Sunday, January 29, 2012

Weekend Music Roundup (Live Edition Part 2)

Last week I wrote about my lack of concert going and the need to support bands whenever they happen through my corner of nowhere. So last weekend when I saw Aimee Mann, I decided it would be a good idea to go back to the venue this weekend to catch Langhorne Slim on the last date of his tour. I've always enjoyed his albums and at $13 and only fifteen minutes away, seemed like I couldn't go wrong. Plus he's from near the area where I grew up and I always like to represent the hometown boys. (Next week, I promise a return to album reviews)

After a high energy set by the opening band, Holy Ghost Tent Revival, a band I hadn't heard before, the half-filled venue filed out to large bar area. The Missus and I swooped in and got our places right in front of the stage. Literally, I had my beer on the stage. Normally I'm not a that concerned with being close, but since the spot was open, I figured why not. It made for some great photos too.

Slim and his band came out firing, playing a blistering version of "Rebel Side of Heaven" that immediately got the crowd going. From his albums, I had expected a more low-key performance and was completely blown away by his dynamic stage presence. Through every song, he and the band were giving it their all, hopping around on stage and simply wailing.

They played songs from each album and included some remarkable new songs due out on the next album in the spring. I was thrilled that he played my favorite song, "Colette," about three songs in, saving me the trouble of yelling it out during each pause. I took a video of the song, it's at the bottom of the post. Overall, it was one of the best shows I've seen in a long time. He had such a rock star presence on the stage, the likes of which I haven't seen since Jack White. If you ever get the chance to see him play, I would highly recommend it even if you are only a casual fan of his music.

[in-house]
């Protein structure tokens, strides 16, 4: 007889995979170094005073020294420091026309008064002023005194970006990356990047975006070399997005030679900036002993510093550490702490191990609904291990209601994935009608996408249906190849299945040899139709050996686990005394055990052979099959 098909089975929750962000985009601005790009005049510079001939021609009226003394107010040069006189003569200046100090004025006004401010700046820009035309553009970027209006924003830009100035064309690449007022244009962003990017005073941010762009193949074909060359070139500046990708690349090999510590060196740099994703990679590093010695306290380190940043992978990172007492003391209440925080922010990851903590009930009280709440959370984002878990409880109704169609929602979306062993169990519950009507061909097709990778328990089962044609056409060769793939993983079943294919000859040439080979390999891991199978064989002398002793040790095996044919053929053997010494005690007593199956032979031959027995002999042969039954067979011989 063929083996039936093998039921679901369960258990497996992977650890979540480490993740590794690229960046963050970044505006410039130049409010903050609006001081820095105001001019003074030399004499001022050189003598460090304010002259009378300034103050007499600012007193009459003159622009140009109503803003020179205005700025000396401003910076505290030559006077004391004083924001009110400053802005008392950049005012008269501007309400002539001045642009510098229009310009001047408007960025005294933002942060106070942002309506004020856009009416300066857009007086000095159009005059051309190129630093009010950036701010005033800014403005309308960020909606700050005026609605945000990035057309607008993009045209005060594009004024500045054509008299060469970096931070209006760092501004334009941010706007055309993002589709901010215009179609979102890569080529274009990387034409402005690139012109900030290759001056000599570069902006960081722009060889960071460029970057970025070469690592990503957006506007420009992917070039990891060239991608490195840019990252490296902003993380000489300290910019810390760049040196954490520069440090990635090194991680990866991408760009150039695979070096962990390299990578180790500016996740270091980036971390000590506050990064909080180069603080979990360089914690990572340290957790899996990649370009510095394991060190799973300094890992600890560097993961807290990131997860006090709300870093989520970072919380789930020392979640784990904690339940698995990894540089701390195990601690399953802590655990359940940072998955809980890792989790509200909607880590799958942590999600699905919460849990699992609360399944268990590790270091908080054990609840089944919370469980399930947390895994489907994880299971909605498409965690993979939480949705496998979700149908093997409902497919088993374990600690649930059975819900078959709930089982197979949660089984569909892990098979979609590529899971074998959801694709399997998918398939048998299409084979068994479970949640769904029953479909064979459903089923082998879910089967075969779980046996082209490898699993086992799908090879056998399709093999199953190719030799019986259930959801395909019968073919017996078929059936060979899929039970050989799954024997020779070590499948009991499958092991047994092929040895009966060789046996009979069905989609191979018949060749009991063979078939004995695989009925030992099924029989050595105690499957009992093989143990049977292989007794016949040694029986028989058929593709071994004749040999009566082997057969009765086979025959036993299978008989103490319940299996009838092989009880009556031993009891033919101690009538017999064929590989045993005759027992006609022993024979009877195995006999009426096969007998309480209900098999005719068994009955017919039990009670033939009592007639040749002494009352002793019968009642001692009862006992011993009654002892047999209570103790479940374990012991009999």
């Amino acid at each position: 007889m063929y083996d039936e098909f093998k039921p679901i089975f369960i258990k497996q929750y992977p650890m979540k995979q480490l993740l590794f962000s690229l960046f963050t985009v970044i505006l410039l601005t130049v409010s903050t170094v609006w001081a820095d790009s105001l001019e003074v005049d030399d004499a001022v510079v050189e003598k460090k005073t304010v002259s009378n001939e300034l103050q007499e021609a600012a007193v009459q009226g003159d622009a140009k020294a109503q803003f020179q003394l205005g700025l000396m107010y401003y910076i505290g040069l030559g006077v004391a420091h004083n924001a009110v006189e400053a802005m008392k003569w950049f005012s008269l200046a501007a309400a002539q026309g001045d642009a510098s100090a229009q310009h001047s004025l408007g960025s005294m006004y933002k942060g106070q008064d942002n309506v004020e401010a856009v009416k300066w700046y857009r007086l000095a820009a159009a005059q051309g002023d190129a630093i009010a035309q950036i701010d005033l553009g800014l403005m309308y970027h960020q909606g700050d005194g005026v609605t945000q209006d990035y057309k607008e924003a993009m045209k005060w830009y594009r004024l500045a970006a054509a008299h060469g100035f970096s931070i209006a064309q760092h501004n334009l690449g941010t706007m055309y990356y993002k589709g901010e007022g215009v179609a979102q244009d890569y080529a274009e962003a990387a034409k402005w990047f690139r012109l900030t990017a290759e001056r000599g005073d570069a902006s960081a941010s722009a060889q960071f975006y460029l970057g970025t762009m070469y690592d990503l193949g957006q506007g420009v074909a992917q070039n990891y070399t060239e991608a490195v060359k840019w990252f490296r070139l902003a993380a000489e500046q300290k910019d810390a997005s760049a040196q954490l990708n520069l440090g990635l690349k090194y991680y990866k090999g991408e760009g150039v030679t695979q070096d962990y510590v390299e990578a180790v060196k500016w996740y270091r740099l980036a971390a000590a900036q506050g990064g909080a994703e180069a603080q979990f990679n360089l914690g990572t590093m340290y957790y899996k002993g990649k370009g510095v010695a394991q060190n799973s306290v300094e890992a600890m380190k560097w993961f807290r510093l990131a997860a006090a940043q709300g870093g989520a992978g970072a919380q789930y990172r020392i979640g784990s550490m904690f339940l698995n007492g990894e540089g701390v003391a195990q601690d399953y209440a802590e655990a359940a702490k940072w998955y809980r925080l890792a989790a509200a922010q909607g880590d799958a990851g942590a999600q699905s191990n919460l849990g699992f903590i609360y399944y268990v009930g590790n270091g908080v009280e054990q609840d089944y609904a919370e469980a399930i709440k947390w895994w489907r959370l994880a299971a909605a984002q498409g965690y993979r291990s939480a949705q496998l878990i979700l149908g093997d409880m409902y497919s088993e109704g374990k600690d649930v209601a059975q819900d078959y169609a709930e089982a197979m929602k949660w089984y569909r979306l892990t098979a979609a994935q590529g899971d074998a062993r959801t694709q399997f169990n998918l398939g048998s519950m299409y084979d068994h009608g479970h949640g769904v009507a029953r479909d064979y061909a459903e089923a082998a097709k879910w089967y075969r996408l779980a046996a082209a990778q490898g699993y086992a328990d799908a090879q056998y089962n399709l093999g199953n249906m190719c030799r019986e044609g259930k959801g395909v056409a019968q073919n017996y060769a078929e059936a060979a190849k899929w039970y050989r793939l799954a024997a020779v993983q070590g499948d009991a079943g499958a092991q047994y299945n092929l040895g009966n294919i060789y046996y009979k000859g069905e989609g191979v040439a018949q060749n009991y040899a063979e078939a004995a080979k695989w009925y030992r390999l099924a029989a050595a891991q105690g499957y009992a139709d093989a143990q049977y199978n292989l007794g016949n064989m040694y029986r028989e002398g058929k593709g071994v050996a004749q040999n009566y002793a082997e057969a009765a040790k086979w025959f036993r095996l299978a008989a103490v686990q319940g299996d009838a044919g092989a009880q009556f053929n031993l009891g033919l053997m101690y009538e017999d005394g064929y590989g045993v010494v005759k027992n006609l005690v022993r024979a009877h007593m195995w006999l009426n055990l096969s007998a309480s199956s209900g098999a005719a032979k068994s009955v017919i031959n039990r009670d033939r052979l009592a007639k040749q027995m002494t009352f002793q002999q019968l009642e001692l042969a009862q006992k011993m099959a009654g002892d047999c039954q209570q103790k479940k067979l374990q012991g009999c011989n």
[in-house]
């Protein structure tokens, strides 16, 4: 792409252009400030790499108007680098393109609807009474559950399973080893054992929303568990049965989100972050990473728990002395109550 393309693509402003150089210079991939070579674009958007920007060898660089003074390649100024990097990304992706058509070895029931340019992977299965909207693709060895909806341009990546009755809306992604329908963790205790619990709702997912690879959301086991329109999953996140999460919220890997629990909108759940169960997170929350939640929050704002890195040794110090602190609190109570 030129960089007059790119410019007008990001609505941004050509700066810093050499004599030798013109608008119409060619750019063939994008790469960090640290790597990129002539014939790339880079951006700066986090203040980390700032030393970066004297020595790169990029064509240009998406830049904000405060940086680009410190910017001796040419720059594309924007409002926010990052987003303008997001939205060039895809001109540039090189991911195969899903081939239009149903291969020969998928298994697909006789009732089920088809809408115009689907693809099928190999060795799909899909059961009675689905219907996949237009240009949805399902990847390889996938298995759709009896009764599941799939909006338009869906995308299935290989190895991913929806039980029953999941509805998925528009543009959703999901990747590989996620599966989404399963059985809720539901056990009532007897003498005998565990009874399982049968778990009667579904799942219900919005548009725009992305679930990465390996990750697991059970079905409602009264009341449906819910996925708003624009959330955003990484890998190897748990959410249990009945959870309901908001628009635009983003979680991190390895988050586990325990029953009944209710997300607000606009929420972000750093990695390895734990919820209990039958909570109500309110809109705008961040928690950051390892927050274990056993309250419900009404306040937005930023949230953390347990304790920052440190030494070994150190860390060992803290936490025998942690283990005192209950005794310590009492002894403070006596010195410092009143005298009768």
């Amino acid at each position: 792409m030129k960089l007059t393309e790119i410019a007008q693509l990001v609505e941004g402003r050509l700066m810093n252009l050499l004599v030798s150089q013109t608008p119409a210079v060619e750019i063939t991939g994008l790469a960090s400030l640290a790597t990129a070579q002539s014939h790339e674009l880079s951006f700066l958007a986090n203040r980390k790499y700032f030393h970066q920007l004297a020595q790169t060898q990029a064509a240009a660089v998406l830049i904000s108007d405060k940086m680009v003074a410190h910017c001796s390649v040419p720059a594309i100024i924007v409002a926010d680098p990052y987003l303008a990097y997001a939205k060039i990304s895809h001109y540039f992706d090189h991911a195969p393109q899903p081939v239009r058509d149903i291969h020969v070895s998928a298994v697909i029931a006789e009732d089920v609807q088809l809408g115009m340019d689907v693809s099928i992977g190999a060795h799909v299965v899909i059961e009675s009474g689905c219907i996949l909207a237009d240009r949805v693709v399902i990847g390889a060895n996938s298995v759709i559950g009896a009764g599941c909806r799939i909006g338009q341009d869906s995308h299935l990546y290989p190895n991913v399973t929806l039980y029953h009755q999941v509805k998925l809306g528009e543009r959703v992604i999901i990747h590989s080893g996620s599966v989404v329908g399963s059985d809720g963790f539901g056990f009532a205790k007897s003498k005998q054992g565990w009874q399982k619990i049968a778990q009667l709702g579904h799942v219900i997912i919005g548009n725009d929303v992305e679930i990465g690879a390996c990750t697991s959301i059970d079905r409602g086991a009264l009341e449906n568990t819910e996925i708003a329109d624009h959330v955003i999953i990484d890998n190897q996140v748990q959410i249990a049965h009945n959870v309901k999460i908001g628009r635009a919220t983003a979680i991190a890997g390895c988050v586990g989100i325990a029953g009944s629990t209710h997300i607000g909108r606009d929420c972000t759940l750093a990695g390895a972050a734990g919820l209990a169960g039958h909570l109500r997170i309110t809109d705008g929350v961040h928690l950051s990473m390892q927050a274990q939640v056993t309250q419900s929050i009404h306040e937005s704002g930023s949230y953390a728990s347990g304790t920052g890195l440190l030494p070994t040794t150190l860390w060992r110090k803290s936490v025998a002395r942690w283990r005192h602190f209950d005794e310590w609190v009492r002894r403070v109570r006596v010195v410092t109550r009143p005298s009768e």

Below are some quick reviews of his albums that I own.

Langhorne Slim - Langhorne Slim: The first of his albums I heard, this is actually his third album, released in 2008. Though probably the most uneven, this album contains my favorite songs by him and therefore is the one I return to the most.

Langhorne Slim - Be Set Free: Released in 2009, this remains the last album released to date. A little quieter than others, it's more sincere folk than the rollicking bluegrass folk of the others. Yet it remains intelligent, thoughtful and worthy in a world filled with singer songwriter albums.

Langhorne Slim - Daytrotter Session 1 & 2: Slim has done two sessions at, one in 2008 and 2010. Both are exceptional and are among the best on the site. Each are four songs long and wonderful.